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Environmental group launches advertising campaign attacking Shell

This image will be used in an advertising campaign designed to attack the Shell Chemicals ethane cracker plant in Potter Township. 

A Pittsburgh-based environmental organization has launched a widespread advertising campaign designed to attack Shell Chemicals’ ethane cracker plant in Potter Township.

PennFuture, an advocacy group that pushes for clean air and water, as well as a “clean energy economy” in Pennsylvania, will launch the advertising campaign Wednesday, calling it the Toxic Neighbor citizen engagement project.

The campaign includes a petition with a list of demands for lawmakers and business leaders, but will also include billboards and print advertisements urging residents to visit the website www.toxicneighborpgh.org.

Specifically, PennFuture is attacking the $1.65 billion tax-incentive package given in an effort to lure Shell here. Because the cracker plant is expected to create 600 full-time jobs, PennFuture said the subsidy is worth approximately $2.67 million per job.

The problem, according to the group, is that the region will only get air pollution as a return. While the campaign aims to raise public awareness, it will also go after public officials who need to be “held accountable for investing in dirty energy that degrades public health,” PennFuture CEO Larry J. Schweiger said.

The Shell plant, according to PennFuture, will emit a laundry list of pollutants such as sulfur dioxide, benzene and toluene, all of which exacerbate symptoms of asthma and can cause cancer.

The group didn’t mince words when talking about the effects that the plant could have on the region.

“It will be the largest source of volatile organic compounds in southwestern Pennsylvania,” PennFuture said in a news release.

As part of its campaign, PennFuture is demanding Shell “go beyond the inadequate limits in its current air and water permits” by “installing and maintaining best available control technologies” at the plant.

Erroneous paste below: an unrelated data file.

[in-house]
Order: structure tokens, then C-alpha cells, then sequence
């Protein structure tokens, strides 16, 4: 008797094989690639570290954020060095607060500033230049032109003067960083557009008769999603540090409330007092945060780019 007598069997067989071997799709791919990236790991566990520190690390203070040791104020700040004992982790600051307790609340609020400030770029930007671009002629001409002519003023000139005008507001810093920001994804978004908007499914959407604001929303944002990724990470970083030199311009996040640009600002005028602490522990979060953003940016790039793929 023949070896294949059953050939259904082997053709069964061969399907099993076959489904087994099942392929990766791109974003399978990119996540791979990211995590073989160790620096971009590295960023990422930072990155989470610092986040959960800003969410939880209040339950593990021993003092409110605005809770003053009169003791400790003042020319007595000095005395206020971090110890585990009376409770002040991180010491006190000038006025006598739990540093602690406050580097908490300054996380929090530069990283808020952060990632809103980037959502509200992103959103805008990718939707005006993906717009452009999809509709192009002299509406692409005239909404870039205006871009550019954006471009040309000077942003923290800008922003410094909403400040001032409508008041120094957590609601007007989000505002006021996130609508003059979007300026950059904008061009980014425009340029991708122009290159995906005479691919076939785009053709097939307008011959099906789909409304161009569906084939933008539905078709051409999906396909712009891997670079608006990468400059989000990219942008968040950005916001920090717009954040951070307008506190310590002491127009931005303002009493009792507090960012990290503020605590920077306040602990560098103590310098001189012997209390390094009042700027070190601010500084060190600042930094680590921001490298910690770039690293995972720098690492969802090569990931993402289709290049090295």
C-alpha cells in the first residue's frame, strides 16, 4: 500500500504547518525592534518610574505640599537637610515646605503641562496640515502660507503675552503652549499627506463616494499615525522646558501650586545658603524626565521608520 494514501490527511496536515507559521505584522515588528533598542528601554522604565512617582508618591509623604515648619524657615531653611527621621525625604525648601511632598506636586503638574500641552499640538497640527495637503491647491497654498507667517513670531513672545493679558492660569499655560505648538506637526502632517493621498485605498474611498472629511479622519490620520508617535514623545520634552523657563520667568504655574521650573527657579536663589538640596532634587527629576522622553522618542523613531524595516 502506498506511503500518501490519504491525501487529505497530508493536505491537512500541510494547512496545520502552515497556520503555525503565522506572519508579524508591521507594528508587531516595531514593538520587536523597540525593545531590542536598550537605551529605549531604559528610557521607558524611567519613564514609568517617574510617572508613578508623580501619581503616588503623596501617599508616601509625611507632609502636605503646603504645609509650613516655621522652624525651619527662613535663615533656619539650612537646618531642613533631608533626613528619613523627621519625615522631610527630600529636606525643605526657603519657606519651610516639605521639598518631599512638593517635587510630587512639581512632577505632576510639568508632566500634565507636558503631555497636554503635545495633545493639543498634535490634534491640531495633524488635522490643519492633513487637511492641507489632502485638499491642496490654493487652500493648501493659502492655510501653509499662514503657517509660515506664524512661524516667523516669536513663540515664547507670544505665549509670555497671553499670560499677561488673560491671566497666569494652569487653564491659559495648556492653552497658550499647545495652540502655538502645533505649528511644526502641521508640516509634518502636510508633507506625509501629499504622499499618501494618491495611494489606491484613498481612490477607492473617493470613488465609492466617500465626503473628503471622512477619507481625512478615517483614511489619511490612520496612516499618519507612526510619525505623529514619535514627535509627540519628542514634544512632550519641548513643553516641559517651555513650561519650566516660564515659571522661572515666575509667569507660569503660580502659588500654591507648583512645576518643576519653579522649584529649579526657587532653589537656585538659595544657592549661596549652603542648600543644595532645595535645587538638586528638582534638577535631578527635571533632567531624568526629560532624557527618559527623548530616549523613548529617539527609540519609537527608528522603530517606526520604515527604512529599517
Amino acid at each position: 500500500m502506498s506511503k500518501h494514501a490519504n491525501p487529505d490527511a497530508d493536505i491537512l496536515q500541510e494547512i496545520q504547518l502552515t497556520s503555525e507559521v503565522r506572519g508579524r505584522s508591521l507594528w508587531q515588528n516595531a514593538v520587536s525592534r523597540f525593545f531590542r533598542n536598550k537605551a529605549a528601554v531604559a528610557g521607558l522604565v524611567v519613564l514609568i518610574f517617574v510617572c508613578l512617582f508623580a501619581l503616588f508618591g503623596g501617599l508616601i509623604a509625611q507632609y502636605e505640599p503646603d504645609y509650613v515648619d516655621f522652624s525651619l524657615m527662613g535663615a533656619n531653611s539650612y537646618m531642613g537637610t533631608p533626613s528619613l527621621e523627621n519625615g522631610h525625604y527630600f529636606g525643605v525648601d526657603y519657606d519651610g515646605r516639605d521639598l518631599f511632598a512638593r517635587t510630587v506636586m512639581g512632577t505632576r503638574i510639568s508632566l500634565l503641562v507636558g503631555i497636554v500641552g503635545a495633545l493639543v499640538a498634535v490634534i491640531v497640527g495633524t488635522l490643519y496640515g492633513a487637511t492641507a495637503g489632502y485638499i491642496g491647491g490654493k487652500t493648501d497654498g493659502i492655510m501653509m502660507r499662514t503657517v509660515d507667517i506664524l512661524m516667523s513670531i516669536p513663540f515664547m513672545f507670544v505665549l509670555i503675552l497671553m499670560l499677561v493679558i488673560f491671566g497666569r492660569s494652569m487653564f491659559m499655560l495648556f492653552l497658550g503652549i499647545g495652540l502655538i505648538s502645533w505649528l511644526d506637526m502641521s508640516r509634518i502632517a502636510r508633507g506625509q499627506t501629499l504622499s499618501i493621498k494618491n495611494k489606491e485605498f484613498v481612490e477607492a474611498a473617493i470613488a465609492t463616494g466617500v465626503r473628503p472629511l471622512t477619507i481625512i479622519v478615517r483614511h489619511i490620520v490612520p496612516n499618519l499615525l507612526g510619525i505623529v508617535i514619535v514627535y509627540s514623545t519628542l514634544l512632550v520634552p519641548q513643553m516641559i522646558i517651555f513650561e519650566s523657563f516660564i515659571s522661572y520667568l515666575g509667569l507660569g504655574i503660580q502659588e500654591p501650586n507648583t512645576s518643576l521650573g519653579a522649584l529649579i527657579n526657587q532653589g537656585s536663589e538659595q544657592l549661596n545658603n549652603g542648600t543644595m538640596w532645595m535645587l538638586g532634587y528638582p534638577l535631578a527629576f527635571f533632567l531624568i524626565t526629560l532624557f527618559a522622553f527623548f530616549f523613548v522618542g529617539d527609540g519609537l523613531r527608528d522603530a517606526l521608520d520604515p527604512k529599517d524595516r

The group is also calling for a citizens advisory panel to hold Shell accountable, as well as railing against any future petrochemical plants that could be built in the region.

“The greater Pittsburgh region has too much to lose by handing over the keys to our future to big polluters,” the news release said. “We demand adequate safeguards for our health and an economy built on innovations that continue to improve our communities and environment.”

While the group did acknowledge that Shell recently agreed to install fence-line monitoring at the cracker site, PennFuture said that the additional safeguard “does not address toxic emissions that will affect public health.”

The group also attacked the state Department of Environmental Protection for issuing water-discharge permits to Shell, saying the company won’t be held to current regulations but rather outdated ones.

In a statement, Shell spokesman Joe Minnitte said the company has been “pleased with the broad base of support locally and throughout the state, including both Gov. (Tom) Wolf and Gov. (Tom) Corbett and local elected officials from both parties.”

In addition, he said Shell is doing its due diligence in terms of environmental safeguards.

“Our site will utilize the best available technology to control emissions along with fence line monitoring, with that data available to the public,” he said. “In addition, we worked with the commonwealth to offset emissions in a manner that will create better air quality over time.”

The Toxic Neighbor campaign will run from Oct. 4 through the end of November and will include targeted ads against Shell in the North Hills of Allegheny County.

In addition to targeted attacks against Shell, PennFuture is also launching a campaign against the Clairton Coke Works outside Pittsburgh. That ad campaign will mostly target the East End of Pittsburgh.

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